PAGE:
Well, I’ve failed Lent already, anyway.
Serena always said it will be too challenging, giving up carbs AND booze AND tea all at once. Make yourself ill, you will.
I started off so well, as well. Wednesday morning, bright and early, took Shaun a mug of bile-green tea. And left the room before he could throw it at me.
So obviously, only two days in and I’m back on the drug I am so addicted to.
Only three mugs a day, though, Serena said, if you are giving up carbs. THREE? How am I going to survive on three mugs a day? Easier to restrict Ben to three gins a day.
Right. One before getting up. One for breakfast. One at teatime. If Ben can do that with his gins, I can with my tea, surely?
We nearly wobbled on the booze as early as Ash Wednesday.
Our last night at Serena’s house, lovely fresh cod ordered from the butcher for our first evening of fasting... and two minutes after Serena had left the house for a couple of hours’ work in the early evening, she was rat-tatting the door again, blood all over her face and hands, bike wheel spinning in the lethally raining darkness in the middle of the road, front light bleeping hideously at the sky.
Ambulance, hours in Casualty, can’t stitch that love, Shaun and I putting the bairn to bed and tidying the house and laying the fire and eventually, around ten, starting the supper anyway. Then Alex in from the hospital, where he had stopped on his way home, thank goodness because Christian (type one diabetic) was having a sugar crash having not eaten, and it transpires that the worst place to suffer a life-threatening condition is in a hospital...
The hospital chocolate vending machine (life-saver if you are diabetic) being broken. Of course.
11 o’clock, candle and fire lit, cod and asparagus on the table, big jug of sparkling water, and Serena says, Do you think this is a reasonable excuse? To break Lent?
Serena, if I broke Lent every time I had a traumatic evening... well, I often do. Several times a week. At least.
Which is why I’ve given it up now.
Possibly for a lot longer than Lent, given that Bink’s been on an addiction treatment programme, and presumably not a drink since Christmas.
I mean, you know, if she ever comes home again…
She rang me.
As it happens, a few minutes before Serena rattled the door with blood pouring down her face and into her fingers.
For once, I had to risk not being able to speak to Bink again for another fortnight, and tell her I was hanging up.
But I managed to get hold of her again.
It is balm. It really is. Just hearing her voice. Why, when she sounds so fragile and lost and broken, I don’t know. Perhaps because I have missed so much of Bink for so long... Gone through so many arid journeys when she hasn’t spoken to me at all.
(Like when the boys first went to boarding school, aged eight and ten. I would think of them all day long, every minute and busy moment whatever I was doing, like a girl missing her lover. Occasionally they would make it to the call box…)
She feared I would be cross with her!
For walking out. After all you did to get me there.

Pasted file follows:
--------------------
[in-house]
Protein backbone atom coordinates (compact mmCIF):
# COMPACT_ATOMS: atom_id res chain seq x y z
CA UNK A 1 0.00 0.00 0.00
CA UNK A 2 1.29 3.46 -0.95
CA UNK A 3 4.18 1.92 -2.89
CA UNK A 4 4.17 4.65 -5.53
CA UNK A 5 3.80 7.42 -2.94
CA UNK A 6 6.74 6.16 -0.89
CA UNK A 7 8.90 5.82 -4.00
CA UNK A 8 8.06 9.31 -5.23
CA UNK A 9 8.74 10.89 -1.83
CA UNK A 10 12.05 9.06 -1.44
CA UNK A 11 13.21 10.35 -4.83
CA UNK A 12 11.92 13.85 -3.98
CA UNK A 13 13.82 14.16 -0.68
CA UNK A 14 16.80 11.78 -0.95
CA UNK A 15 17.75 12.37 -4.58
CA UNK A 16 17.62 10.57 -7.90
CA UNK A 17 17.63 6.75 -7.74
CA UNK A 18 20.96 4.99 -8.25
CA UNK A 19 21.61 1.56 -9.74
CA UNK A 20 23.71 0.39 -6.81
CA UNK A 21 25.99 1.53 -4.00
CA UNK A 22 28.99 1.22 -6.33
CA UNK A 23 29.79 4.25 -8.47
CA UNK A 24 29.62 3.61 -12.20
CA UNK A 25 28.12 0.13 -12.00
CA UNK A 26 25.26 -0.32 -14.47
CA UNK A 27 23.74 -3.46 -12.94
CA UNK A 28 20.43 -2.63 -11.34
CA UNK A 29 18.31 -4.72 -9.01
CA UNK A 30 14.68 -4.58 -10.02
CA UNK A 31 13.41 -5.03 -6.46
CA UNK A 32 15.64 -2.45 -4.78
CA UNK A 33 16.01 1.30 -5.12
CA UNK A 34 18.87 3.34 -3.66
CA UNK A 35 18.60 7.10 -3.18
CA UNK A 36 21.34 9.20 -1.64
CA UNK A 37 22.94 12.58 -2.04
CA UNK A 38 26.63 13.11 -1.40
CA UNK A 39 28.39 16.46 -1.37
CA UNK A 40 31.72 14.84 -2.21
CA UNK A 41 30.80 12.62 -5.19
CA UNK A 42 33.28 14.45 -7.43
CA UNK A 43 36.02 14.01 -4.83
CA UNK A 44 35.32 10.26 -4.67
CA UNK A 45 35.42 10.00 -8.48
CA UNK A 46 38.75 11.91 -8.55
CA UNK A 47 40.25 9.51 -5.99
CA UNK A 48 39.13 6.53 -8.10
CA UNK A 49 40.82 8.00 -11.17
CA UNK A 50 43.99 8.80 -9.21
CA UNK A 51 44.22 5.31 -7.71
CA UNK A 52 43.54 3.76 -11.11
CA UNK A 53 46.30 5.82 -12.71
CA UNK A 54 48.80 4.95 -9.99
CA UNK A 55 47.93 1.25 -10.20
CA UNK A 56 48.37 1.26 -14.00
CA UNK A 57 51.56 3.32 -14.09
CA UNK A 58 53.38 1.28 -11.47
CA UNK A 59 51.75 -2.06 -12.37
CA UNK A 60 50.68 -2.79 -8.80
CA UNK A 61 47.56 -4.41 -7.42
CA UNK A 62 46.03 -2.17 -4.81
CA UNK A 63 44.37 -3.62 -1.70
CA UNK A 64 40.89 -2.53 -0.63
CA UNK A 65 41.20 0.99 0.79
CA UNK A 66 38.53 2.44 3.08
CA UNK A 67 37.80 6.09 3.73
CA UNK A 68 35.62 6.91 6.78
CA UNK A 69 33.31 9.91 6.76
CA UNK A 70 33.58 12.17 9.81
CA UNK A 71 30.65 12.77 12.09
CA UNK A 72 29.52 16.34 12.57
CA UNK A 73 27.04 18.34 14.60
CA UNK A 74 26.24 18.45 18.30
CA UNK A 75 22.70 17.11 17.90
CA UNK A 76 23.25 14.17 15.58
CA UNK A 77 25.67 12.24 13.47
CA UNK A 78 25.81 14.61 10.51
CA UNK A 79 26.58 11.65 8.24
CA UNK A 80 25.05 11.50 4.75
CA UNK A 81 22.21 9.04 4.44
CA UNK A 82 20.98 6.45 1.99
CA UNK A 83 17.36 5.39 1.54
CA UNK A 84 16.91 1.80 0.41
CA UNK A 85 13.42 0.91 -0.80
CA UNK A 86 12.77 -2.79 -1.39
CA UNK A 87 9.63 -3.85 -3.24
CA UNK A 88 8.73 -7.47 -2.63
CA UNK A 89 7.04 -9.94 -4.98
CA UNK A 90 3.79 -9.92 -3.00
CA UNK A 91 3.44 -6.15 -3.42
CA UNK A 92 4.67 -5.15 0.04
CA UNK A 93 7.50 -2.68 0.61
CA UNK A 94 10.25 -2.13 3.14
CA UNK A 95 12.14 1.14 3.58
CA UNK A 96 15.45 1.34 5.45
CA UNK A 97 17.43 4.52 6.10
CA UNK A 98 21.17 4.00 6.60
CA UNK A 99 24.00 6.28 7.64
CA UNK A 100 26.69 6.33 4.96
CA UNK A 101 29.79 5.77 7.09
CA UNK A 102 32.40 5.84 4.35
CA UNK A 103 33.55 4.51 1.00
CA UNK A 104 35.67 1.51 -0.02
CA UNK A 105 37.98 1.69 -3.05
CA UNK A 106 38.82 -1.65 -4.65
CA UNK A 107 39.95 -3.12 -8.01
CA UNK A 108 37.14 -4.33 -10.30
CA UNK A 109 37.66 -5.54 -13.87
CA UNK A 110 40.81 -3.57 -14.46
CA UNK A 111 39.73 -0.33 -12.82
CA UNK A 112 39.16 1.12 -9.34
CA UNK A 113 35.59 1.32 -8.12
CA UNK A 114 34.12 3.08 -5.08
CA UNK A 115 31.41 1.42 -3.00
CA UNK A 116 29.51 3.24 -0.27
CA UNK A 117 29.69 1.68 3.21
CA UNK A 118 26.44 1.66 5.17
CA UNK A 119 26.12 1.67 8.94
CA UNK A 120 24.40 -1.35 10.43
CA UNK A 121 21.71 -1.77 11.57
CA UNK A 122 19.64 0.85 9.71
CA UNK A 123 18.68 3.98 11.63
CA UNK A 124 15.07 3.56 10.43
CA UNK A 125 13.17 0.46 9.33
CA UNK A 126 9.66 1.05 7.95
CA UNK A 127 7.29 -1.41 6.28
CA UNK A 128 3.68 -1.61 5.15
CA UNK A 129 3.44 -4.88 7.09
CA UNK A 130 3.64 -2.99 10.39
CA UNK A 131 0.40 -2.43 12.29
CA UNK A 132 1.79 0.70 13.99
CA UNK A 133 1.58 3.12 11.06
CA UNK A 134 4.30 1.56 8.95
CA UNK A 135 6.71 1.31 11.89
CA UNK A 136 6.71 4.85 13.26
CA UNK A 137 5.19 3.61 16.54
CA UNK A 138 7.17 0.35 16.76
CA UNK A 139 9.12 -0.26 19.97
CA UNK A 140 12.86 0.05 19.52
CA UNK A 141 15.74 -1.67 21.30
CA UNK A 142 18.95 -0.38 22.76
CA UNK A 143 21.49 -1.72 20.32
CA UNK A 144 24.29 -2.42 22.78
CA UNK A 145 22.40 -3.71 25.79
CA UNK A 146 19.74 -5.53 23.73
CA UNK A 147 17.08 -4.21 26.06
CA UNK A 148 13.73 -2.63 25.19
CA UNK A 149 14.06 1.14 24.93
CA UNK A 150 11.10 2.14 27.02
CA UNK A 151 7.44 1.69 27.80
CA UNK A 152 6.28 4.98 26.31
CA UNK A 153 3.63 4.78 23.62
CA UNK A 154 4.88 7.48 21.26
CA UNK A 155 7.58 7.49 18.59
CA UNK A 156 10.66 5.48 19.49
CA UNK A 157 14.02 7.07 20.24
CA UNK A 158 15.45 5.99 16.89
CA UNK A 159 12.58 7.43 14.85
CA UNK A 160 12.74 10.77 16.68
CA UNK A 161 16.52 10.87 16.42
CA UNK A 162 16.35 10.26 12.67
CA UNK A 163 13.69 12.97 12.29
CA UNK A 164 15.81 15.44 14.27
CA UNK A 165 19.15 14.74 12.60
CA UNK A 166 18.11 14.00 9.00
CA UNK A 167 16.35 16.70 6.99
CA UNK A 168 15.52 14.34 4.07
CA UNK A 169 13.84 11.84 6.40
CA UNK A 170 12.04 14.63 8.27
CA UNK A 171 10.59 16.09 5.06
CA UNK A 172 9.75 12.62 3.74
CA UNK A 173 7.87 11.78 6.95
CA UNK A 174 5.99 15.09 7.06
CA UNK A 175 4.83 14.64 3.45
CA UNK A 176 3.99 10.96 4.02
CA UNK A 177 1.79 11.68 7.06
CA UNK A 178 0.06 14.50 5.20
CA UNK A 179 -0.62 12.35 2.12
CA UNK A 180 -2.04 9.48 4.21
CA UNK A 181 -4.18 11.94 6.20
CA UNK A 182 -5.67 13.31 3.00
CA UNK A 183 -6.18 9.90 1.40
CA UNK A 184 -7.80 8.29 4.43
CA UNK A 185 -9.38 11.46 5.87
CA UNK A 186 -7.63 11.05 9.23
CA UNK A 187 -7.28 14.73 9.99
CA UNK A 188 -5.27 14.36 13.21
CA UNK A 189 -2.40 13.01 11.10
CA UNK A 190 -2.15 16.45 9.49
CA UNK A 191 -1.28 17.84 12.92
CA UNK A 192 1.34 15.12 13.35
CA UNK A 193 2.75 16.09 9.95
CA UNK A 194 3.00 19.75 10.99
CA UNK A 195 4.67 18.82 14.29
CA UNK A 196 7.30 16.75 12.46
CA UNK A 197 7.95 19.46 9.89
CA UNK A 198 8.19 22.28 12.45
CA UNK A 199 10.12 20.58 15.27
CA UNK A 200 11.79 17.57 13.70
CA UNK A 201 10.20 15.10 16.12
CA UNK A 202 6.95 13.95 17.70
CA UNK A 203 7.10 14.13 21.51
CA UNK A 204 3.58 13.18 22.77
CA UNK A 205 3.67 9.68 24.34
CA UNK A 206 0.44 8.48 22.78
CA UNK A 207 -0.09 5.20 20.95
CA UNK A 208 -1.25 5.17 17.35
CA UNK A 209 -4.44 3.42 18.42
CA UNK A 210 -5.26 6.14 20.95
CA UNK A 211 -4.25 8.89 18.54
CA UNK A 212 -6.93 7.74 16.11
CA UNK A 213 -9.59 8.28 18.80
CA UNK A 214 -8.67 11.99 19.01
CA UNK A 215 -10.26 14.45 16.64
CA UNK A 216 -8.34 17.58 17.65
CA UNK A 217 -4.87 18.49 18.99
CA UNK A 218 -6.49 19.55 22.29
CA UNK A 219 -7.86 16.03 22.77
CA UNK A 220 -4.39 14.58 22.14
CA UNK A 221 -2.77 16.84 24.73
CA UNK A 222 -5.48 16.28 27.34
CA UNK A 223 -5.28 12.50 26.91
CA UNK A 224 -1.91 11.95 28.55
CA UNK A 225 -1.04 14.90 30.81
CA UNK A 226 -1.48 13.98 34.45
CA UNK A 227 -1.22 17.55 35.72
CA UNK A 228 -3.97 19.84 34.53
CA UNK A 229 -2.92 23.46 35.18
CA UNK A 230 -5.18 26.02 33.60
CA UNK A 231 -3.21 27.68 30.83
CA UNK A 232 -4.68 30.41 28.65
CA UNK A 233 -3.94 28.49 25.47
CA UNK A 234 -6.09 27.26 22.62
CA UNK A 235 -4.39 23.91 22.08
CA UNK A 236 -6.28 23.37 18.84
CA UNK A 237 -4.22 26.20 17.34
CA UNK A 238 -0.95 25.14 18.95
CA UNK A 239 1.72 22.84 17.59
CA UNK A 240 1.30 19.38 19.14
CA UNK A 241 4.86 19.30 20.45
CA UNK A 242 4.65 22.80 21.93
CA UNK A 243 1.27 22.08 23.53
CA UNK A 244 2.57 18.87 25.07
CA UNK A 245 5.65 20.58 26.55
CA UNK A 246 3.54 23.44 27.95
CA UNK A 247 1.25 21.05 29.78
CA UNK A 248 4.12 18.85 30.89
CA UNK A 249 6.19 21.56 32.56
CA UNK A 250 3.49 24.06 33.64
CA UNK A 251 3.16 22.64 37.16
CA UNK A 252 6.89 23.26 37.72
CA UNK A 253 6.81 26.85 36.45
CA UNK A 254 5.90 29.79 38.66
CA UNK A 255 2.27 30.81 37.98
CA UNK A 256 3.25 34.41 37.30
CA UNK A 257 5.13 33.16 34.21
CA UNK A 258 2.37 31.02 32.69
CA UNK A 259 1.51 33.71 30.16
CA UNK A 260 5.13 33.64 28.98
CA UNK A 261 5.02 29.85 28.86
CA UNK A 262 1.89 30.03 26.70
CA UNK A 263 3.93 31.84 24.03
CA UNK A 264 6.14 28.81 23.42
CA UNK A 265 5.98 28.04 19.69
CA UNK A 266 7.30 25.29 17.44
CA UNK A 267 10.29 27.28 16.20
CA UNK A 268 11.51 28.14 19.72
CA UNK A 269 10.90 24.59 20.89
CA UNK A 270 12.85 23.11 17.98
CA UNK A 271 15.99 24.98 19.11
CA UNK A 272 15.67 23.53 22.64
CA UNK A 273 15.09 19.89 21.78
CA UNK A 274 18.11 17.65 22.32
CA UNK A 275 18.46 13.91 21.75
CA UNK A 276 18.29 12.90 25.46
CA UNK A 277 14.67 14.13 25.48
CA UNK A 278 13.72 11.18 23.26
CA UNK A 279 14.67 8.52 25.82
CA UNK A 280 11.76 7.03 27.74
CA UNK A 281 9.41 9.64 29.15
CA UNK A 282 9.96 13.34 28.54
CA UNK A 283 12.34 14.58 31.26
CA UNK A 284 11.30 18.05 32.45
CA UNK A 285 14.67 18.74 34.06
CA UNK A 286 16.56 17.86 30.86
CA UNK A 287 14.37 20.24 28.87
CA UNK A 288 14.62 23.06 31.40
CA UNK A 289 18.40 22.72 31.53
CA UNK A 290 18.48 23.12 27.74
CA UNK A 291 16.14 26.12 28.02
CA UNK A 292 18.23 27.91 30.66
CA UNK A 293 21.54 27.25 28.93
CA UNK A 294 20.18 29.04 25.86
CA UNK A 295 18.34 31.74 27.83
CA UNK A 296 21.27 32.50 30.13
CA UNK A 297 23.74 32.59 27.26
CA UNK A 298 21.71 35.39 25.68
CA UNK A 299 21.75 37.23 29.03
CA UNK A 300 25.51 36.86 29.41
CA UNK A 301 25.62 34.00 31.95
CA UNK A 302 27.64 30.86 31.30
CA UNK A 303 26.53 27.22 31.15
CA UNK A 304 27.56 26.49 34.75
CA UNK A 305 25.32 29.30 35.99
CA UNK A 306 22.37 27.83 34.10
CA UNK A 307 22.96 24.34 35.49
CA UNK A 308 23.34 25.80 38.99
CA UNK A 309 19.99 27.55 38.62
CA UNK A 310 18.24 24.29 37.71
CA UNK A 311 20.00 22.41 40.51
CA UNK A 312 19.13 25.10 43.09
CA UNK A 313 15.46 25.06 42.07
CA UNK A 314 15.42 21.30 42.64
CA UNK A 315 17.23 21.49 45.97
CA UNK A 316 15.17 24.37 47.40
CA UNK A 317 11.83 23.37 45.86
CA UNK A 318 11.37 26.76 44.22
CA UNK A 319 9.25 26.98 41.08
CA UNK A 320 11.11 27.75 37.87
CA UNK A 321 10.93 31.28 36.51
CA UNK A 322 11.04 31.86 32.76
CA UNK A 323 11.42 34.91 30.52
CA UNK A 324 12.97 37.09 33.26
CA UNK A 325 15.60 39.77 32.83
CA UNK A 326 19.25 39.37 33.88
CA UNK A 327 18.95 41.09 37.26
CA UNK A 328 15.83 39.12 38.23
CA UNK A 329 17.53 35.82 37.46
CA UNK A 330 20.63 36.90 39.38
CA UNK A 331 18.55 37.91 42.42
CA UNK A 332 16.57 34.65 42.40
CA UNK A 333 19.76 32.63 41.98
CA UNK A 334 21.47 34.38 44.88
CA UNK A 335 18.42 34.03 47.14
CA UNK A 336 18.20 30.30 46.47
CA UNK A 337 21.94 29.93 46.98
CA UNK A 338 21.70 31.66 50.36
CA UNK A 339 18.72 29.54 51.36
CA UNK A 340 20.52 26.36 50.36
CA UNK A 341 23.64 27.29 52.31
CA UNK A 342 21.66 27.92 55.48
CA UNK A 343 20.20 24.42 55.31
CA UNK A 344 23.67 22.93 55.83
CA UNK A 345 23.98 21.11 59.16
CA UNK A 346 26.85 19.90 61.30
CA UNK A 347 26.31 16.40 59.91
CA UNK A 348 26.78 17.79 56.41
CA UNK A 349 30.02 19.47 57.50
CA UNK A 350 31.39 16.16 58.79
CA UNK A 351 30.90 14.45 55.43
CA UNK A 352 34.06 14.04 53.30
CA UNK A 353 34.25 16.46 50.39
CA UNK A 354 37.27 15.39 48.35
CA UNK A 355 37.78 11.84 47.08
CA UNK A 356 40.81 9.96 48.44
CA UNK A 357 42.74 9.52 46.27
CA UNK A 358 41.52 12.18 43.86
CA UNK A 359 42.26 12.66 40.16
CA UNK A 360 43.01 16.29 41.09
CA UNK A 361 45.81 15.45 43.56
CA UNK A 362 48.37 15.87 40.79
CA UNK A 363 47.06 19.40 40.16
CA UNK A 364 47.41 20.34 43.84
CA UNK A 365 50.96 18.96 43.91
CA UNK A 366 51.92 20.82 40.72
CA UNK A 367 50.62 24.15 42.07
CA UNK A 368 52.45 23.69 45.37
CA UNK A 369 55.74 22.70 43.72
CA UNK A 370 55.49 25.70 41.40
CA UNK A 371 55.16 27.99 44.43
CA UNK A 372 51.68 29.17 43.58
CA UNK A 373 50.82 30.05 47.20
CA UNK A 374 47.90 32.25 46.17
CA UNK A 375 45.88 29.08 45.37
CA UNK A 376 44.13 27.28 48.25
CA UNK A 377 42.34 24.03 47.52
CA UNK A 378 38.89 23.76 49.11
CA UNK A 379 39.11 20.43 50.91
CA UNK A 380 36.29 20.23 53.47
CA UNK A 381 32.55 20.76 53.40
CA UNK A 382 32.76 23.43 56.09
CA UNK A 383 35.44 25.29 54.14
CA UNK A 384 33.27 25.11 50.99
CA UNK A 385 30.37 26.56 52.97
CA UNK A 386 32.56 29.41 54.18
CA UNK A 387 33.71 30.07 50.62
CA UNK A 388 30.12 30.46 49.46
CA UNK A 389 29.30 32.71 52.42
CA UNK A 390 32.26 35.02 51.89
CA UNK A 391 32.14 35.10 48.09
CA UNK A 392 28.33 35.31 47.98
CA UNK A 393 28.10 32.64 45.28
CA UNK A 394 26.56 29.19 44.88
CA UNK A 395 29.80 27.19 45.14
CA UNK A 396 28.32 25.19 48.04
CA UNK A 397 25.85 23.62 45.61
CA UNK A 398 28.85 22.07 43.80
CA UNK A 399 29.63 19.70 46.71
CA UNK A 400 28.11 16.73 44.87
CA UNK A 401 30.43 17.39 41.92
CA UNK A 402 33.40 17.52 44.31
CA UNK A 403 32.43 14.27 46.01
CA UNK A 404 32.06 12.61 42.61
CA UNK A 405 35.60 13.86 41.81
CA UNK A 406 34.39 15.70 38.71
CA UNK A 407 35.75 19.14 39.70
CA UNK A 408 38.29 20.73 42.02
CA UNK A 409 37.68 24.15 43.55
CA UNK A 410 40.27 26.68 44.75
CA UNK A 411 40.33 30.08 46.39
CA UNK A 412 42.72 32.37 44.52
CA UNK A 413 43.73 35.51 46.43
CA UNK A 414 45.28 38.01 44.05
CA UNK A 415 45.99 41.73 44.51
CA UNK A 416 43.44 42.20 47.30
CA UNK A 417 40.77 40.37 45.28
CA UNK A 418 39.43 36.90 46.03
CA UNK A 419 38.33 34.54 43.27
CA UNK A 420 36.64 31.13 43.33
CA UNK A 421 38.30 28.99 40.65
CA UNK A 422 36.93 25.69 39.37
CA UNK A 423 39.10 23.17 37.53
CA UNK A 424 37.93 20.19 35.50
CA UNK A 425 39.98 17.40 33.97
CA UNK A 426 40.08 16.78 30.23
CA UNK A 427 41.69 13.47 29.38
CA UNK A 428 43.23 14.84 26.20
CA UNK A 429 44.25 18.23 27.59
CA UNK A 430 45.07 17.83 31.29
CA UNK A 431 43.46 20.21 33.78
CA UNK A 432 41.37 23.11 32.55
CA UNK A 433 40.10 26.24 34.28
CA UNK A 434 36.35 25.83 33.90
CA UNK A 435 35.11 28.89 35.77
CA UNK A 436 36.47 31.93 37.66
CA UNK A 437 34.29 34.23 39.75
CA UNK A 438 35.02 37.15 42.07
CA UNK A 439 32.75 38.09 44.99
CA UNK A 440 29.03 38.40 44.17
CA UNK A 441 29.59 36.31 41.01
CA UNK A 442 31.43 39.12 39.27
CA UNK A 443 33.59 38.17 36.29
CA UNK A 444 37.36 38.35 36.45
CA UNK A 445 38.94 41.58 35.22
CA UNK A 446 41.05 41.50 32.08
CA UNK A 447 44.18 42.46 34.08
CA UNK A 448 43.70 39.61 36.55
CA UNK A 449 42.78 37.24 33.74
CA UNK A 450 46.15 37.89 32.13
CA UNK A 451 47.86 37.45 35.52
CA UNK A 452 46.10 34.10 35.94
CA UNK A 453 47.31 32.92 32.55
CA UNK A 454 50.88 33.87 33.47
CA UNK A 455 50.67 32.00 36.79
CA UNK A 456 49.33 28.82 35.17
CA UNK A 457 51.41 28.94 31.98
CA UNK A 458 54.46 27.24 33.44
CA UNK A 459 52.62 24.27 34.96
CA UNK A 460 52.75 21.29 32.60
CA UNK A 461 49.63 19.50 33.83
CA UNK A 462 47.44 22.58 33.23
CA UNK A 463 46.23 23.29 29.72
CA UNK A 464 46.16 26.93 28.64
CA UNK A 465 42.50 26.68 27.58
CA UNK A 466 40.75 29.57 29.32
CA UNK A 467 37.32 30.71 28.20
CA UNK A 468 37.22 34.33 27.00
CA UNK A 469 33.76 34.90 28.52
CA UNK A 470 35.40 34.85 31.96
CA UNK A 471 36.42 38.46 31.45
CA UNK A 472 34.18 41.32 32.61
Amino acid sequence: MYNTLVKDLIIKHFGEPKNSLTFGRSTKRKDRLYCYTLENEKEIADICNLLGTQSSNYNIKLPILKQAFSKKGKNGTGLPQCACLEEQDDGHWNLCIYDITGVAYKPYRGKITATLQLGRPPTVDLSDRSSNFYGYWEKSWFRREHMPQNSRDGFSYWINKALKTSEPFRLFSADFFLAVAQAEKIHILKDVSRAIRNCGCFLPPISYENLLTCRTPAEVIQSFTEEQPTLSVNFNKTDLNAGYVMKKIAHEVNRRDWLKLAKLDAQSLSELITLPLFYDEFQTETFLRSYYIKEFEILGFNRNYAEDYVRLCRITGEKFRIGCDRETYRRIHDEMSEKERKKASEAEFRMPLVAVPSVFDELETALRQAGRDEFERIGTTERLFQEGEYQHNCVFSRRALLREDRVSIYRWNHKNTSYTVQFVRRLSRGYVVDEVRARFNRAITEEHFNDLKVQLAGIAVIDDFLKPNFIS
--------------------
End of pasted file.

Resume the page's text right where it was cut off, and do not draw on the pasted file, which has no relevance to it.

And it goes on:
Bink... how many times do I have to tell you? I just want you to be WELL. I don’t care what route you take, or how you arrive, once you have.
Yes, ok, I admit, it is frustrating, a bit soul-destroying, to spend many hundred hours, many months thinking and research and other people’s help, on a solution for you... and it turns out to be the wrong one. But if we – sorry, back to therapyspeak: if you – find your way in the end... how could I care?
(And yes, all right, being brutally honest, I was pretty p****d off with you last weekend. Walking out without telling us. Disappearing so I had to spend all my mountain walk tracking you. Yet again. Then you refuse to speak to me all weekend because I “stress” you. What do you think you do to me?! Though I didn’t actually get around to saying any of this, because I forgot, in fact. But yes, since you ask, I do get angry with Bink. Sometimes. When I’m bored of being broken-hearted.)
Perhaps it’s a mother-thing – other mothers, feel free to tell me in the comments – or perhaps it’s just my personality: my gift, the curse my wicked fairy godmother cast on me in my cradle, is that I simply can’t get discouraged. I just can’t do it. Can’t do giving up.
I try. Every so often, my soul tries, in self-defence.
That’s it now: I’m giving up. I’ve had it. I’ve had enough of my life being ruined by this. And everyone else’s too.
(I say to myself.)
Call yourself Robin? I don’t love any Robins, in my life. Call yourself Robin (I vow) and you can walk alone.
Walk out of treatment? Refuse to return my calls? Only make contact because you didn’t recognise Shaun’s number, and got me by mistake?
That’s it. I can’t do this any more.
And then she rings, and immediately, immediately, I am full of hope again. We will get there, Bink. You, and we beside you.
We will get you to your dreams. Or die trying.
So back to Lent and giving up things and drugs and addiction.
Bink is doing better than me, anyway.
She is not back taking anything. Except lots and lots of Ibuprofen, because her back is agony.
Your back, Bink? You’ve never had backache before.
Lorazepam is a muscle relaxant, she explains. Now I’m off it, the tension in my back is really painful.
Ibuprofen’s ok. I can do Ibuprofen.
Just before we hang up, though, I say, panicking, Don’t overdo it, will you? (I know nothing about Ibuprofen. Can you kill yourself, on bucketloads of it? Or worse, get addicted??!)
All right, she says.